“The Importance of the Wedding Invitation”

Sharing Christ’s Love Special Worship Series

Rev. Dr. Todd Speed

Decatur Presbyterian Church

Matthew 22:1-14

October 15, 2023



In the ancient Near East, a wedding celebration was a big deal for the entire village. Everyone in the bride’s village would know about the wedding and would greatly anticipate the celebration, which could last for days.

A grand wedding feast would become a public occasion for the whole neighborhood.  In our parable for today, inexplicably, some of the villagers made light of the invitation! They chose not to come. Some even mistreated and killed the messengers. Another “friend” showed up for the wedding feast but he did not come prepared. He made light of the event itself and made light of his host by not dressing appropriately!

Our parable is situated in the Gospel of Matthew not long after Jesus’ triumphal entry into Jerusalem. The whole city was in turmoil as the Passover approached. The streets were as crowded as the streets of Athens, Georgia on game day.   Jesus has gone to the Temple Mount to drive out all those buying and selling in the temple courtyard.  The tension between Jesus and the chief priests and elders had begun to grow.

The unsettled crowds of the city are regarding Jesus as a prophet, and they gather around him in droves to hear the next story that he will tell. Today’s verses represent the third parable of judgment against the religious elite of the day.

In the parable, Jesus is referring to the celebration of the great Messianic banquet to be experienced in the presence of God and all God’s people. Unlike John the Baptist who lived in the wilderness and spoke of impending doom  with the coming kingdom, Jesus lived among the people, sharing their daily life and seasonal celebrations.  Jesus came “eating and drinking”, the gospels report, and referring time and again that the prophetic vision of the messianic banquet had arrived with his presence. Matthew warns elite religious insiders to stop making excuses for not participating in what God is doing!

In Matthew, the insiders are failing to set aside their family concerns and their business concerns in order to show up! for heaven’s sake! to celebrate with the King.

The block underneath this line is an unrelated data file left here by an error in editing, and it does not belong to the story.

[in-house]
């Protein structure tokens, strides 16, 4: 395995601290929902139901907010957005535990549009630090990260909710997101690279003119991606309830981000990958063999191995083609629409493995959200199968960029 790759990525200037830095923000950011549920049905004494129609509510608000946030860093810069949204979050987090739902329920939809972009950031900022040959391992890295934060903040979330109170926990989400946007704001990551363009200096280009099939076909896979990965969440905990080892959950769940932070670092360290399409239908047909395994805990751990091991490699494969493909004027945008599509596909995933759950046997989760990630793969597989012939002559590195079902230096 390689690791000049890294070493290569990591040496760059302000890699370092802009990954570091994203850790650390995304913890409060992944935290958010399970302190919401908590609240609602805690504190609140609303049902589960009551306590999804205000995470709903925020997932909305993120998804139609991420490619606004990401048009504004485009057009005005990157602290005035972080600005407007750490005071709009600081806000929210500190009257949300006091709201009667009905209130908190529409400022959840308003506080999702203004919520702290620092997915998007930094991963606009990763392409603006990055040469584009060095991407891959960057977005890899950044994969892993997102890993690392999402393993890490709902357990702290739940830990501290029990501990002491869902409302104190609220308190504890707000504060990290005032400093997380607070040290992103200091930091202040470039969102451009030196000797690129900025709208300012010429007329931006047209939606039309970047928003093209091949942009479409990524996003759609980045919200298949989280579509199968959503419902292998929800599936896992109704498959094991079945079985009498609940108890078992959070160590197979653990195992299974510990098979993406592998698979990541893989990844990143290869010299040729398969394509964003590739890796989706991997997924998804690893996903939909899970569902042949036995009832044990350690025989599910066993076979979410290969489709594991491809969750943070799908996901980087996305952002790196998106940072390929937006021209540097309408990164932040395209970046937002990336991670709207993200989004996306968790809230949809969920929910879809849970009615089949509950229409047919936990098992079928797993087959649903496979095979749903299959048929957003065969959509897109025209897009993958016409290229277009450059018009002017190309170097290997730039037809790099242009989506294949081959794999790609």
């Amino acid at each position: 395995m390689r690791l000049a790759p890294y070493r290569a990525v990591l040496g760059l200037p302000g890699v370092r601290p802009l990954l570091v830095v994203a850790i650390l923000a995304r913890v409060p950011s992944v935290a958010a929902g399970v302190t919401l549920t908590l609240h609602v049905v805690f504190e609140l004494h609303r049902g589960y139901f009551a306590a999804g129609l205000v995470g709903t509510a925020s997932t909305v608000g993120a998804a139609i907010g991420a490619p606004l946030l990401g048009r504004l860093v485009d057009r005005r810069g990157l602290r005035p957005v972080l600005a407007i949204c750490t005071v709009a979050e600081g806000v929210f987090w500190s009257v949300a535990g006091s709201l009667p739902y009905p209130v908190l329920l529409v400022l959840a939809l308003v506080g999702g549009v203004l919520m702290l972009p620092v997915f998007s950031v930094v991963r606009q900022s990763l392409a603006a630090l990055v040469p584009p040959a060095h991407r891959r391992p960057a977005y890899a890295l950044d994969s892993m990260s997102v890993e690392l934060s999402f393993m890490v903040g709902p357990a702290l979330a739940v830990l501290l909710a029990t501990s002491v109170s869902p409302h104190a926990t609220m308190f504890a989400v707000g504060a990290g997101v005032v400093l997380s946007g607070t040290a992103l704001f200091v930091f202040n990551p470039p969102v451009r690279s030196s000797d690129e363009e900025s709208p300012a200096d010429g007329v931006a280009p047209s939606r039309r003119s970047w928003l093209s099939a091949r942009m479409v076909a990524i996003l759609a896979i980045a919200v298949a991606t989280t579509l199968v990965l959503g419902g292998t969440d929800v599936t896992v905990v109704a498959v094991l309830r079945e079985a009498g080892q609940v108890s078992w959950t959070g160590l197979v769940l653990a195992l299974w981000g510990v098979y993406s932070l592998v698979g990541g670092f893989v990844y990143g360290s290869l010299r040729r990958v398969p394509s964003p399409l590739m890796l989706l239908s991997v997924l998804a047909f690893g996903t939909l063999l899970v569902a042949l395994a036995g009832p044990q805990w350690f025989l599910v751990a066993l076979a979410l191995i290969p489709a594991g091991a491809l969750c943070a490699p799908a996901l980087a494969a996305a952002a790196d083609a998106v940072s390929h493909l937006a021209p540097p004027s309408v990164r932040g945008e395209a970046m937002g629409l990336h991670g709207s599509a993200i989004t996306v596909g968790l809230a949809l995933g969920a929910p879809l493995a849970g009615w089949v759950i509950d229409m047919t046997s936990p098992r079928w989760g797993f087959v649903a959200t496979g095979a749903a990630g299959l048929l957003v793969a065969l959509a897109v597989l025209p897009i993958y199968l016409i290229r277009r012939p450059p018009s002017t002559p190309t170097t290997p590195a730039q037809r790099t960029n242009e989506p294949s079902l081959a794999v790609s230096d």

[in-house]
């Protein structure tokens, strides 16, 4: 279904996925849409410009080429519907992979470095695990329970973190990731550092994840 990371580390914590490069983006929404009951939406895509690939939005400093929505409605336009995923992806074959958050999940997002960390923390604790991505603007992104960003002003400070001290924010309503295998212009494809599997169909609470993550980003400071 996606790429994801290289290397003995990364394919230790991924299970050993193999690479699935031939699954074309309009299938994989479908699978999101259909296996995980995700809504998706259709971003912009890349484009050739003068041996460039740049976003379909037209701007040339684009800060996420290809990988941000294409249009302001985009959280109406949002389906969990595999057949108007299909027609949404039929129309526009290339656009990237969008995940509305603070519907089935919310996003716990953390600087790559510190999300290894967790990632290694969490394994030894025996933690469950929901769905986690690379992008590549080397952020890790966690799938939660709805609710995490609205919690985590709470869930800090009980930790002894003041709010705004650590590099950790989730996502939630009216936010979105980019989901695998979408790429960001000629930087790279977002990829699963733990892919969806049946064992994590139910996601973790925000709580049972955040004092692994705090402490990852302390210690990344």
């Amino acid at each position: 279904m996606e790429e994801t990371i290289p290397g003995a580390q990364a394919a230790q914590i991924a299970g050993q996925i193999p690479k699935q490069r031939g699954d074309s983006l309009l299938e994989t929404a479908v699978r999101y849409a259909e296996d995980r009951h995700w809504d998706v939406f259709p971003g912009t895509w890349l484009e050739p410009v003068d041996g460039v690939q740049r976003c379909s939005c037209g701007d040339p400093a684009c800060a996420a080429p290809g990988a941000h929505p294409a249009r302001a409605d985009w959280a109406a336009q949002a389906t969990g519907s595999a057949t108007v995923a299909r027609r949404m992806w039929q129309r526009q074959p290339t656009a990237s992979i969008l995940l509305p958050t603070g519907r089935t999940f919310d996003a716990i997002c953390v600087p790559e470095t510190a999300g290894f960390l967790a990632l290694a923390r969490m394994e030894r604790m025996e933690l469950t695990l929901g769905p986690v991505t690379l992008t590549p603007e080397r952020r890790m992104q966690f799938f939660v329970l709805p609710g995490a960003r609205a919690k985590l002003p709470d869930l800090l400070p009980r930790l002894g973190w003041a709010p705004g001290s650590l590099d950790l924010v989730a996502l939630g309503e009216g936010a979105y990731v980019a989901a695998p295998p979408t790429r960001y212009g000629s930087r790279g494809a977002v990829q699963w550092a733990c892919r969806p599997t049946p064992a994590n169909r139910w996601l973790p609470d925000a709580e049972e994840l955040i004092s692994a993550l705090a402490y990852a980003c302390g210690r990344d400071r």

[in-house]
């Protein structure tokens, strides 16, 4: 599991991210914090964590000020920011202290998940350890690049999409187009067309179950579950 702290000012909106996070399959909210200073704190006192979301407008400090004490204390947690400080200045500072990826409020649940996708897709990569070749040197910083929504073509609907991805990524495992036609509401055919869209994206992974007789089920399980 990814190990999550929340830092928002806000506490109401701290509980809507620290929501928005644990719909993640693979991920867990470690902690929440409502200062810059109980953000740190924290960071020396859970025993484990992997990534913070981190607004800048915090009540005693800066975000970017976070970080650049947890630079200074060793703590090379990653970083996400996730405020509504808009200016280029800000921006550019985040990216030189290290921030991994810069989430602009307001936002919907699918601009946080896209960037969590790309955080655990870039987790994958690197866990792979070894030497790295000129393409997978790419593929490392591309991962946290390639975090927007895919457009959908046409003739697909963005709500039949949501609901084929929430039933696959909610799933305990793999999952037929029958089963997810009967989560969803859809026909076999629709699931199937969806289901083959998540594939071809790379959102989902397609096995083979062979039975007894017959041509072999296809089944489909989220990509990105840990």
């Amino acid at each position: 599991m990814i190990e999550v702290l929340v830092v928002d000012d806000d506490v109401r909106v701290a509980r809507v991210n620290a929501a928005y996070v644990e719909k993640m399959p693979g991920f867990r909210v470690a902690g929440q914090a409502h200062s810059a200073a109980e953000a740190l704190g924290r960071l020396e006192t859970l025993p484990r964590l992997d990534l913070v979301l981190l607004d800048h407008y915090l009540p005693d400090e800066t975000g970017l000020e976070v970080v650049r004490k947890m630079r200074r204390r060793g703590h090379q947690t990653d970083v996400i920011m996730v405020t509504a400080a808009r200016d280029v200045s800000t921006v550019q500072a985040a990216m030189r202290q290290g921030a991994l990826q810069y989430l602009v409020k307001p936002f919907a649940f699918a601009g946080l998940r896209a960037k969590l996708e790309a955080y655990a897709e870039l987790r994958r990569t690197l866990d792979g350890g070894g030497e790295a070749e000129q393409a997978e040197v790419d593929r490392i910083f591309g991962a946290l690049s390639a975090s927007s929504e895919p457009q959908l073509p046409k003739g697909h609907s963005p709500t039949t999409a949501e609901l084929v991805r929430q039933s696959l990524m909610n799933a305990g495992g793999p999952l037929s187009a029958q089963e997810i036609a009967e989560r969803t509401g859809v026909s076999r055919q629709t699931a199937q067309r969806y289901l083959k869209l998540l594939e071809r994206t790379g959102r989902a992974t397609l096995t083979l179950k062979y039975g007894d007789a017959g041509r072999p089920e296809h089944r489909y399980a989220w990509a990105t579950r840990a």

Hear the Word of God from Matthew 22:1-14.

Once more Jesus spoke to them in parables, saying: ‘The kingdom of heaven may be compared to a king who gave a wedding banquet for his son. He sent his slaves to call those who had been invited to the wedding banquet, but they would not come. Again he sent other slaves, saying,

“Tell those who have been invited: Look, I have prepared my dinner, my oxen and my fat calves have been slaughtered, and everything is ready; come to the wedding banquet.”

But they made light of it and went away, one to his farm, another to his business, while the rest seized his slaves, maltreated them, and killed them. The king was enraged. He sent his troops, destroyed those murderers, and burned their city. Then he said to his slaves, “The wedding is ready, but those invited were not worthy.

Go therefore into the main streets, and invite everyone you find to the wedding banquet.” Those slaves went out into the streets and gathered all whom they found, both good and bad; so the wedding hall was filled with guests.

‘But when the king came in to see the guests, he noticed a man there who was not wearing a wedding robe, and he said to him, “Friend, how did you get in here without a wedding robe?”

And he was speechless. Then the king said to the attendants, “Bind him hand and foot, and throw him into the outer darkness, where there will be weeping and gnashing of teeth.” For many are called, but few are chosen.’

The Word of the Lord. Thanks be to God.


The wedding invitation itself is important.

Many of you know this. You are aware that an invitation to any party, whether a wedding or some other event, whether an online invitation or a printed invitation, communicates volumes to those who have understanding.

When you understand how to read an invitation, you “get” things. Many will say yes, you “get” the time and place and that this event is a shower or wedding or whatever. Others of you will say, yes, you notice these basic details, but far more to the trained eye. Some will notice the paper the invitation is printed on; they will make note of the font of the writing; they will comment on any artwork or color on the page…   how the invitation is worded is to be considered…. all of these things communicate volumes to those who have understanding.

Based on the invitation, if it is done well, a trained guest knows not only when to show up, but what to wear, whether to bring a gift, how long it will last, and whether you can bring a significant other.

One of the great travesties of life is when someone refuses to show up for a joyful celebration. You know what I am talking about.  You may know someone who is physically present at a party, but refuses to dance even when everyone else at the wedding is dancing.